The combination of cabozantinib plus atezolizumab was found to elicit encouraging response rates, disease control, and acceptable safety in patients with metastatic castration-resistant prostate cancer who had previously received enzalutamide and/or abiraterone acetate.
The combination of cabozantinib (Cabometyx) plus atezolizumab (Tecentriq) was found to elicit encouraging response rates, disease control, and acceptable safety in patients with metastatic castration-resistant prostate cancer (CRPC) who had previously received enzalutamide (Xtandi) and/or abiraterone acetate (Zytiga), according to data from cohort 6 of the phase 1b COSMIC-021 trial (NCT03170960).1
Among 101 patients with high-risk disease, the investigator-assessed objective response rate (ORR) achieved with the combination was 27%; this comprised a complete response (CR) rate of 2% and a partial response (PR) rate of 25%.
The ORR per blinded independent radiology committee (BIRC) assessment was 18%, all of which were PRs. Additionally, the disease control rate (DCR) achieved with the doublet was 88% per investigator assessment, while it was 84% per BIRC assessment.
Progression-free survival and duration of response were found to be comparable between the investigator and BIRC assessments.
Detailed data from the trial will be shared at an upcoming medical conference in the second half of 2021, according to Exelixis Inc.
“These results from cohort 6 of COSMIC-021 suggest cabozantinib in combination with atezolizumab holds promise as a potential new treatment option in metastatic CRPC, a difficult-to-treat tumor type that typically has a poor prognosis,” Neeraj Agarwal, MD, professor of medicine at Huntsman Cancer Institute at the University of Utah and an investigator of the trial, stated in a press release. “There is a significant need for more options beyond chemotherapy once patients progress on androgen-deprivation therapy, so it is encouraging to see the response rates, disease control and tolerable safety profile associated with cabozantinib in combination with atezolizumab in this trial.”
The multicenter, open-label phase 1b trial is comprised of 2 parts: a dose-escalation phase and an expansion phase. The first phase enrolled patients with advanced renal cell carcinoma (RCC) with or without previous systemic therapy or with inoperable, locally advanced, metastatic or recurrent urothelial carcinoma following platinum-based treatment.
A total of 12 patients were enrolled to this portion of the trial and all had RCC. In this phase of the research, investigators identified 40 mg to be the optimal daily dose of cabozantinib plus 1200 mg of atezolizumab once every 3 weeks.
For the expansion portion of the trial, investigators are enrolling 24 cohorts spanning 12 cancer types: RCC, urothelial carcinoma, non–small cell lung cancer, CRPC, hepatocellular carcinoma, triple-negative breast cancer, epithelial ovarian cancer, endometrial cancer, gastric or gastroesophageal junction adenocarcinoma, colorectal adenocarcinoma, head and neck cancer, and differentiated thyroid cancer.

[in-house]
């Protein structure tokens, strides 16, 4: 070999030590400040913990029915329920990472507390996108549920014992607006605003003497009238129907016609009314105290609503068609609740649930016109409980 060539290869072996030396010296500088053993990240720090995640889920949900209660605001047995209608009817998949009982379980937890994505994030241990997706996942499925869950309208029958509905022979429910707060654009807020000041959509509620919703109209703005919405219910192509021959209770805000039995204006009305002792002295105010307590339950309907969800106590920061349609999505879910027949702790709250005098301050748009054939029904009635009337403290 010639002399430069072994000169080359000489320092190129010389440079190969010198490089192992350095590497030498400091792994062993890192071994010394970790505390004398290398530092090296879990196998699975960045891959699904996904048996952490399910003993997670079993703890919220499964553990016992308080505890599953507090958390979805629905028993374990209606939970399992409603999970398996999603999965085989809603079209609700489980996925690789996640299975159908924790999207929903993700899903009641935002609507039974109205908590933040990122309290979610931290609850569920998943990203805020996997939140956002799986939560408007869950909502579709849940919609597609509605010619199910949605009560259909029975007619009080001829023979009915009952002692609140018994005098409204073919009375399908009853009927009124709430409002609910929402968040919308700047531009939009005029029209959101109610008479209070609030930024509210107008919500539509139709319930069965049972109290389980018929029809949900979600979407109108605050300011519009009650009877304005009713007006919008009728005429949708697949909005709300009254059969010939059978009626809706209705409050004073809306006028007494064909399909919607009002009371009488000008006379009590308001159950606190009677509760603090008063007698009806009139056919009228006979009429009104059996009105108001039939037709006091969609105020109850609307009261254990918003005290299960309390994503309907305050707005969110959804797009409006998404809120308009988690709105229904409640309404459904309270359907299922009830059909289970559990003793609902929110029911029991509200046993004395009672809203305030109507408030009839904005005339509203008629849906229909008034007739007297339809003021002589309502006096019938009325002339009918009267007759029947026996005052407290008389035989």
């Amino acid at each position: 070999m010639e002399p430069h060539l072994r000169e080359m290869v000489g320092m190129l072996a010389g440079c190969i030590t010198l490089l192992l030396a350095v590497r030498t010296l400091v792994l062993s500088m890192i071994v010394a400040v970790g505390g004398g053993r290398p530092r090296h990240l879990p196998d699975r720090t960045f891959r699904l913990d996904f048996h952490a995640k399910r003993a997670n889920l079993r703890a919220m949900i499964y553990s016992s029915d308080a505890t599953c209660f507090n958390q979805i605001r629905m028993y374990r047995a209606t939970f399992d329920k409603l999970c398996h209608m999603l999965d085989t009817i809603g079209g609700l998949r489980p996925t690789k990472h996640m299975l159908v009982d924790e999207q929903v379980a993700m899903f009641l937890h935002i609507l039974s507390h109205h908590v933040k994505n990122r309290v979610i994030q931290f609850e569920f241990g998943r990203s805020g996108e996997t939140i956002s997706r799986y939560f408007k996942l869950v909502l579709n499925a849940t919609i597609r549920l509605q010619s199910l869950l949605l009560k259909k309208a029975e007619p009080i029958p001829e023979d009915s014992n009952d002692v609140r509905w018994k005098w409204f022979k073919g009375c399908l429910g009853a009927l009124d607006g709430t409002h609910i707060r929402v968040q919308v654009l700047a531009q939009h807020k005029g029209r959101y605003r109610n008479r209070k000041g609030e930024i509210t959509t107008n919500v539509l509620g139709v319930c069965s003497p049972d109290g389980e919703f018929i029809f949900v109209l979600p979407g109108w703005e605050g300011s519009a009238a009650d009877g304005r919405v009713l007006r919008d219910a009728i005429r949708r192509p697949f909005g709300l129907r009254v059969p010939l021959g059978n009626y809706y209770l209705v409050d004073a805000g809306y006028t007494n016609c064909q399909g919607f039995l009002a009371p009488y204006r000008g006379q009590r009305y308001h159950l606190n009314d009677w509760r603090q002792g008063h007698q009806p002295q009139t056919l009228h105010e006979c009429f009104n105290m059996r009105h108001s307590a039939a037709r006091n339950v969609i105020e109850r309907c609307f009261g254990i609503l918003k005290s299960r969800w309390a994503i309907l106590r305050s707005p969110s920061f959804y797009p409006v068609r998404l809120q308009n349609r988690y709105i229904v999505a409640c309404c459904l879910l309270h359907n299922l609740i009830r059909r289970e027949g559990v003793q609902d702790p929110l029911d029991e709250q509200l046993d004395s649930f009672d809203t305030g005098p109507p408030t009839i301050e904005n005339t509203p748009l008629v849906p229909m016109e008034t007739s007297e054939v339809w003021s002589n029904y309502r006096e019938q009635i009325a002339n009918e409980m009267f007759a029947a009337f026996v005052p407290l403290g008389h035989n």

To be eligible for enrollment, patients needed to have measurable disease per RECIST v1.1 criteria and investigator assessment and had progressed on previous novel hormonal therapy. Notably, patients were allowed to have received previous docetaxel for hormone-sensitive disease.
A total of 132 patients were included in the analysis and 101 had high-risk disease, which was determined to be those with measurable visceral and/or extrapelvic lymph node metastases. The primary end point of the trial was investigator-assessed ORR per RECIST v1.1 criteria. The median follow-up of this patient subset was 15.8 months.
Prior data from an interim analysis of cohort 6 presented at the 2020 ASCO Virtual Scientific Program showed that the doublet resulted in a 32% ORR per RECIST v1.1 criteria in 44 patients who had previously received enzalutamide and/or abiraterone, with a DCR of 80%.2 Preliminary findings from the trial did not suggest a link between PD-L1 expression and antitumor activity, which may indicate that patients with or without PD-L1 expression may be responsive to treatment with the combination.
Regarding safety, the toxicity profile of the combination was determined to be reflective of what has been previously reported with both agents as monotherapies, with no new signals observed. Twelve percent of patients discontinued treatment with the regimen due to toxicities that were determined to be unrelated to progressive disease.
“Many patients with metastatic castration-resistant prostate cancer who have progressed on a novel hormonal therapy wish to avoid or delay chemotherapy. These results of the COSMIC-021 cohort 6 suggest the combination of cabozantinib and atezolizumab may offer this patient population a new treatment option,” Gisela Schwab, MD, president, Product Development and Medical Affairs and chief medical officer, Exelixis, added in the release. “We look forward to building on these results with the phase 3 CONTACT-02 trial in our continued effort to bring cabozantinib to many more patients in need.”
Exelixis announced their plan to share the results with the FDA to identify the next step toward a regulatory submission for the doublet as a treatment option for patients with high-risk metastatic CRPC.
The phase 3 CONTACT-02 trial (NCT04446117) is currently examining cabozantinib plus atezolizumab vs a second hormonal therapy in patients with metastatic CRPC who had received prior treatment with 1 novel hormonal therapy.